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Art teachers were STEAM-ing before STEAM was cool!

Wednesday, February 20, 2013

Process vs. Product Igloos

I recently have been reading about Process vs. Product in art education. I have long been against cookie-cutter type art and assembly-line creation. So, while I understood the concept of Process vs. Product, I decided to test out a couple of my lessons with the following criteria:

• Little or no finished teacher example (so no copying my work)
• Options for students to customize their work in their own way
• Templates available but not relied upon


So I returned to Clark School in Amherst, NH to teach my Igloo Landscapes With Northern Lights project (original post here), this time to the morning Kinders. In my prep work, I cut out MANY extra yellow squares and rectangles so that children could add as many windows and doors as they wanted. Last time, I suggested one window for each igloo and some students weren't happy with that.

Once there, I welcomed the children with fiddle music softly playing on the CD player and kept it playing throughout the lesson. My presentation of the project was pretty much the same, and I did show them an example of the finished project, but when they moved to the work areas, it was not in plain view (just like last time). The children knew that I was asking them to fill up the sky with lines that looked like the Northern Lights (but they decided which colors and how many lines of color to use), then I showed them the elements of the collage table and we discussed what they could use them for:

• White paper strips (snow covered ground)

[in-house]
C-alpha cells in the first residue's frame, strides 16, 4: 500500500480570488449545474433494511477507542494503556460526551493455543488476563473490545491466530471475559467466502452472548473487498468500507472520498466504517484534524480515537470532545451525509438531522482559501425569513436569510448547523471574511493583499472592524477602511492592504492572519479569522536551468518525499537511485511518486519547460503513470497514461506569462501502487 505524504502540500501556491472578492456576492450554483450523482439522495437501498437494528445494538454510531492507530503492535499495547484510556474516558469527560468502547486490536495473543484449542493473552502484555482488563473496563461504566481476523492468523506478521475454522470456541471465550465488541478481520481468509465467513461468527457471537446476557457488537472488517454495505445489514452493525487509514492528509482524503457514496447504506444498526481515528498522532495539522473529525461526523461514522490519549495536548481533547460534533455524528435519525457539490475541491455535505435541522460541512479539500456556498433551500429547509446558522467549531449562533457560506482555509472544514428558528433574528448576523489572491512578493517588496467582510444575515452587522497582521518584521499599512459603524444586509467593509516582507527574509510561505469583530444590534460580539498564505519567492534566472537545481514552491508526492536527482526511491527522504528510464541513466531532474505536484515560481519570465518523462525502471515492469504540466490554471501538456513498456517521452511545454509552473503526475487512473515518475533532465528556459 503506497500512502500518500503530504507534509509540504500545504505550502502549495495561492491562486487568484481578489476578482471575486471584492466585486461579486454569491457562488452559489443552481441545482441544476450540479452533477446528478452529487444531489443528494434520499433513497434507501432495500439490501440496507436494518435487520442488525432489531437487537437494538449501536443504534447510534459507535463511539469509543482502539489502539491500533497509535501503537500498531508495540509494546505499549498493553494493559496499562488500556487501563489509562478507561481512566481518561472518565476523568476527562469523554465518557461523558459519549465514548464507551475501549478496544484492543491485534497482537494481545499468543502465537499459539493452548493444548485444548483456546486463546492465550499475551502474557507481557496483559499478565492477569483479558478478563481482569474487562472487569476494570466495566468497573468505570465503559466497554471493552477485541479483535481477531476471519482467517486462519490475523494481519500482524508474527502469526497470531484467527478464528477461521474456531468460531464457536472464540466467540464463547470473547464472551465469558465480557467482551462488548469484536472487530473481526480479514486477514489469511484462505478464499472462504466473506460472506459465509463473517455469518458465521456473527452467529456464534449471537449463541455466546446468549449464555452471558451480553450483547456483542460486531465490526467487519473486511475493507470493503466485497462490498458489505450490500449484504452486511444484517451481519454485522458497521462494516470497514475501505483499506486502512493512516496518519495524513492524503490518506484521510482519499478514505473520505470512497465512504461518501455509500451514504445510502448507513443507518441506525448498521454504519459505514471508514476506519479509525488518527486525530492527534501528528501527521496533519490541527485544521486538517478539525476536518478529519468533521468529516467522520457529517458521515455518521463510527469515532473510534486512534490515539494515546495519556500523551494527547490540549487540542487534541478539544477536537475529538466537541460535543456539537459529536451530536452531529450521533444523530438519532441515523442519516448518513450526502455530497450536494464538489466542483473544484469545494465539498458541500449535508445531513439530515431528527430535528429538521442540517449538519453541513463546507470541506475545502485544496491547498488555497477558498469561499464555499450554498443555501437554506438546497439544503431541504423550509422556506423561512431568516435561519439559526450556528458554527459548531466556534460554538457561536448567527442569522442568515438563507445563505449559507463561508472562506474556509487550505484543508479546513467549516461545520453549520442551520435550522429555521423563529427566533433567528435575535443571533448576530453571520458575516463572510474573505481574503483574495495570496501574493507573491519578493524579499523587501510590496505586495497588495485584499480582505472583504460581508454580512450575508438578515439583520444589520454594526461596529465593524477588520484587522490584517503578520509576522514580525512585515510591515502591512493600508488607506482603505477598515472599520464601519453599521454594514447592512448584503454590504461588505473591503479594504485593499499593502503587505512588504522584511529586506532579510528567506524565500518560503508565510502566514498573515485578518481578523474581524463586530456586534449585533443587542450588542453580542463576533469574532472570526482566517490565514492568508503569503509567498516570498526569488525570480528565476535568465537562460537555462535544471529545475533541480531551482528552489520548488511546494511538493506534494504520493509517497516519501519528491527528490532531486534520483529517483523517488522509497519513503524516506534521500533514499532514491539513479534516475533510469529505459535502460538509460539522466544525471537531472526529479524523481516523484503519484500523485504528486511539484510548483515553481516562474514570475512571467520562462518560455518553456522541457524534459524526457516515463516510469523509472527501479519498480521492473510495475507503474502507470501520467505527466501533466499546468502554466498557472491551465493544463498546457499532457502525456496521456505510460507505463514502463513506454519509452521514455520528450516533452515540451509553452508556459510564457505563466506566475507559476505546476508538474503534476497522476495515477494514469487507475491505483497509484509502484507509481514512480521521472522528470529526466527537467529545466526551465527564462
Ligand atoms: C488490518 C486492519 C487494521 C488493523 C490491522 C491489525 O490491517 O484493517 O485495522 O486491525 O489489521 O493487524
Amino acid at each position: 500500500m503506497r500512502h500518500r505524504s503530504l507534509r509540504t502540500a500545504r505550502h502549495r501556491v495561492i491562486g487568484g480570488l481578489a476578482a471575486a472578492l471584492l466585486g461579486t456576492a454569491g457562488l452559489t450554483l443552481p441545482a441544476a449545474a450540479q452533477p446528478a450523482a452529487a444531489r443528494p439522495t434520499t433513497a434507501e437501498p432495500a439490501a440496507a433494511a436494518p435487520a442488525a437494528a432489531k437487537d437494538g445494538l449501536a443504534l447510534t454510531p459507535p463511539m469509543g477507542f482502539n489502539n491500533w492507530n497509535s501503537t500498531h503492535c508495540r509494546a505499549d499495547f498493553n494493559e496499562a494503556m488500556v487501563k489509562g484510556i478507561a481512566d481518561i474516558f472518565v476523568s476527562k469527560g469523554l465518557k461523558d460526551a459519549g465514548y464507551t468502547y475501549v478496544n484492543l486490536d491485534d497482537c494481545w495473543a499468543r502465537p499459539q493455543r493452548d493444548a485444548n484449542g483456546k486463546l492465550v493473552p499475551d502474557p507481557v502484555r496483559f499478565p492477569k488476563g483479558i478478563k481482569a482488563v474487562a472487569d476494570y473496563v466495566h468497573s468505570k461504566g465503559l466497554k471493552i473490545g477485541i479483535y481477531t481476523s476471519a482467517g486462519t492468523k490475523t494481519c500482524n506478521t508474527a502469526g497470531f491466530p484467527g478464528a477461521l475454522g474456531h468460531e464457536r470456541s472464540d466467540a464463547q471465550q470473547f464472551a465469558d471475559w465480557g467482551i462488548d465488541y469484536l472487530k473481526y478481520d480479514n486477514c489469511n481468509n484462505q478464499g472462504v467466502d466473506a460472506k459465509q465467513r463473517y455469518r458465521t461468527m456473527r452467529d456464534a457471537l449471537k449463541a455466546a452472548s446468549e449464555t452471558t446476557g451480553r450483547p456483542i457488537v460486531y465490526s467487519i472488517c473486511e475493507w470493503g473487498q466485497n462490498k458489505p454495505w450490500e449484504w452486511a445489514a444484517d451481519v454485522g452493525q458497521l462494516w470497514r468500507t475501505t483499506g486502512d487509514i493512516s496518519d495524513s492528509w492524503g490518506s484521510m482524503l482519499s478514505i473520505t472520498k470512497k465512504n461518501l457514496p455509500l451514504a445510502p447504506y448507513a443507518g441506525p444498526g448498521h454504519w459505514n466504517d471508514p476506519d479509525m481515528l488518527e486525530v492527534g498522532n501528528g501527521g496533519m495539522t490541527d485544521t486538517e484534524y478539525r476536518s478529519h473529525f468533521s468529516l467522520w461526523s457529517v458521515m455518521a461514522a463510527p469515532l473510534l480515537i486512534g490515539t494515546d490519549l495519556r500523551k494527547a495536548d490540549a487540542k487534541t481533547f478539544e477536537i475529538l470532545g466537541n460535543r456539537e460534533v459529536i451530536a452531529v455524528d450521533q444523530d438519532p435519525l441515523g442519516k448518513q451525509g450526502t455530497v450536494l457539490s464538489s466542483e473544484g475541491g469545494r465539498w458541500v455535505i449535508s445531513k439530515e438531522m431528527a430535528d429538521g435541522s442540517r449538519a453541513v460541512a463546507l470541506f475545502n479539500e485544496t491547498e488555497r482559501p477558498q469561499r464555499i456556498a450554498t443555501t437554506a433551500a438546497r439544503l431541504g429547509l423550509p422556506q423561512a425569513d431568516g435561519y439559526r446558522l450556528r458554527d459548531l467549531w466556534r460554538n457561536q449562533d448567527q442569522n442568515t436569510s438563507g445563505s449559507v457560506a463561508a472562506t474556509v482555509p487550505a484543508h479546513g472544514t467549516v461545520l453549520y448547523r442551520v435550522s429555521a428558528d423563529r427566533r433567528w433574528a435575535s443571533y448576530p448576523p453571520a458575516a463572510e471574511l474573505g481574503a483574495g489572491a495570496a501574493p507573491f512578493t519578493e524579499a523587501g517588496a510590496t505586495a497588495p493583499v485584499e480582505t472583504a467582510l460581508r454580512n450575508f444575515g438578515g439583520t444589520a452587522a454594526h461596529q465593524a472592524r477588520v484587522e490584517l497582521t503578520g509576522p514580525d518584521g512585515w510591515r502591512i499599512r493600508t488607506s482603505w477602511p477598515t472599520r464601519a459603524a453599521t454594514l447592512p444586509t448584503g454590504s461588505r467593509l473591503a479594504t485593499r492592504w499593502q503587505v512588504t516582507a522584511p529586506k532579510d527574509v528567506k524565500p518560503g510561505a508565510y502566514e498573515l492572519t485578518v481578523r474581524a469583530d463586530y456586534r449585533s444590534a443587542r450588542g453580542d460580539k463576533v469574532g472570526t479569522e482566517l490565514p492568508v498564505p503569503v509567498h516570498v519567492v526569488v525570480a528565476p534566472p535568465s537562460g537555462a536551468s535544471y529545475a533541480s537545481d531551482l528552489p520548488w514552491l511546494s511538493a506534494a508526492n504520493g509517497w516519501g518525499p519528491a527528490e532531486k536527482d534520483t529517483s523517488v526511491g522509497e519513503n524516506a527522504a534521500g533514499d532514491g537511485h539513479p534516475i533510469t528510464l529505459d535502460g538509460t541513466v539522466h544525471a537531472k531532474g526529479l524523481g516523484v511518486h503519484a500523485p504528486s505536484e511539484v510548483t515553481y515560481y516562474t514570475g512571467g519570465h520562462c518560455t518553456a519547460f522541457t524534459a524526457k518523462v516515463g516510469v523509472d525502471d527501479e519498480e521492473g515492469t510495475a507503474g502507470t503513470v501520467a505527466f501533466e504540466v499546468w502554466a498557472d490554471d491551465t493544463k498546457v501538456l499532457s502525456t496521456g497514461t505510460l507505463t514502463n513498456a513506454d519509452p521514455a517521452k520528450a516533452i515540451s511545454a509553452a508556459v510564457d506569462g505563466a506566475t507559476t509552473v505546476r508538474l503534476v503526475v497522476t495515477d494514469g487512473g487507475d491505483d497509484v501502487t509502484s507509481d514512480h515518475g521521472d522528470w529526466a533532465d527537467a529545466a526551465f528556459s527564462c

• Paper plates cut in half (they could trace if they needed help making a semi-circle igloo shape)
• White squares (snow blocks)
• Yellow squares and rectangles (doors, windows, stars, moons)

Then I let the children begin. As I moved around, I made suggestions on the process ("Make sure to use your helper hand to hold that steady" or, "what is your next step?"). I just made sure that the students understood the WAY to use the tools and materials, but I never said where a piece had to go within their work or that they HAD to add a door or a moon--I was giving them options and letting them decide.

How'd it work? Great! I had discussed the idea of Product vs. Process with one of the Kindergarden teachers beforehand and she assured me that this project, as I had done it last month, was full of "process," so I was already feeling pretty good about it. Being mindful about "Process" this time, I learned the following things:

1. Kinders are pretty capable people. Show them techniques and they'll take off running! They can make all sorts of great choices about using techniques, tools, composition, etc.

2. Always cut more bits than you need--sometimes a student will want more than one window or door or moon. That's cool. I'm not making kits to sell, I'm offering supplies up for creativity.

3. Templates aren't always needed. These Kinders were more than capable of making a semi-circle without tracing a plate. And they did it with glue--and not too much glue, I might add. Bravo!

4. When children make creative choices about their artwork, they are taking ownership of the piece--and will even be able to tell you stories about their work. I bet you many of these children can tell you all about their landscapes and who lives in the igloo and what's going on in that colorful sky. This is probably not the case if they are cutting and pasting with strict guidelines--this active vs. passive involvement in the creative process is exactly what I am striving for. We aren't just creating pretty art--we're learning something here!

So, enjoy these igloos and enjoy the process!



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